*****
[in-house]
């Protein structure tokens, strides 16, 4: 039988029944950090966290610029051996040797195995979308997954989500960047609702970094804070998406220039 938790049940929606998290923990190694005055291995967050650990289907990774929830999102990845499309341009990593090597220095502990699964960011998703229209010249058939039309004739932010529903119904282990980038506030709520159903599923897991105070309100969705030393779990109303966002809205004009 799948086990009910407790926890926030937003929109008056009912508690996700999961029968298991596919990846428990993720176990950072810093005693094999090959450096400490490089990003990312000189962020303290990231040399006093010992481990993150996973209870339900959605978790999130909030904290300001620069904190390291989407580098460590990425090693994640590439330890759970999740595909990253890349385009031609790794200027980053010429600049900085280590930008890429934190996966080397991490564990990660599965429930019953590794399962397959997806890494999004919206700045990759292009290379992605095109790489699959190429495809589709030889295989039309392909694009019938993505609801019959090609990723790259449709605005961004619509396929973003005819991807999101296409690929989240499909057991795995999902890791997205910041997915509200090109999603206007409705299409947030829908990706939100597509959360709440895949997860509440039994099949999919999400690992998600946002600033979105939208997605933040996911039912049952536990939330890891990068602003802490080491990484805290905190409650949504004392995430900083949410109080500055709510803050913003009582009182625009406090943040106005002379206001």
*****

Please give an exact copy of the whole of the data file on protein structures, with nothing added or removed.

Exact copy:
[in-house]
């Protein structure tokens, strides 16, 4: 039988029944950090966290610029051996040797195995979308997954989500960047609702970094804070998406220039 938790049940929606998290923990190694005055291995967050650990289907990774929830999102990845499309341009990593090597220095502990699964960011998703229209010249058939039309004739932010529903119904282990980038506030709520159903599923897991105070309100969705030393779990109303966002809205004009 799948086990009910407790926890926030937003929109008056009912508690996700999961029968298991596919990846428990993720176990950072810093005693094999090959450096400490490089990003990312000189962020303290990231040399006093010992481990993150996973209870339900959605978790999130909030904290300001620069904190390291989407580098460590990425090693994640590439330890759970999740595909990253890349385009031609790794200027980053010429600049900085280590930008890429934190996966080397991490564990990660599965429930019953590794399962397959997806890494999004919206700045990759292009290379992605095109790489699959190429495809589709030889295989039309392909694009019938993505609801019959090609990723790259449709605005961004619509396929973003005819991807999101296409690929989240499909057991795995999902890791997205910041997915509200090109999603206007409705299409947030829908990706939100597509959360709440895949997860509440039994099949999919999400690992998600946002600033979105939208997605933040996911039912049952536990939330890891990068602003802490080491990484805290905190409650949504004392995430900083949410109080500055709510803050913003009582009182625009406090943040106005002379206001």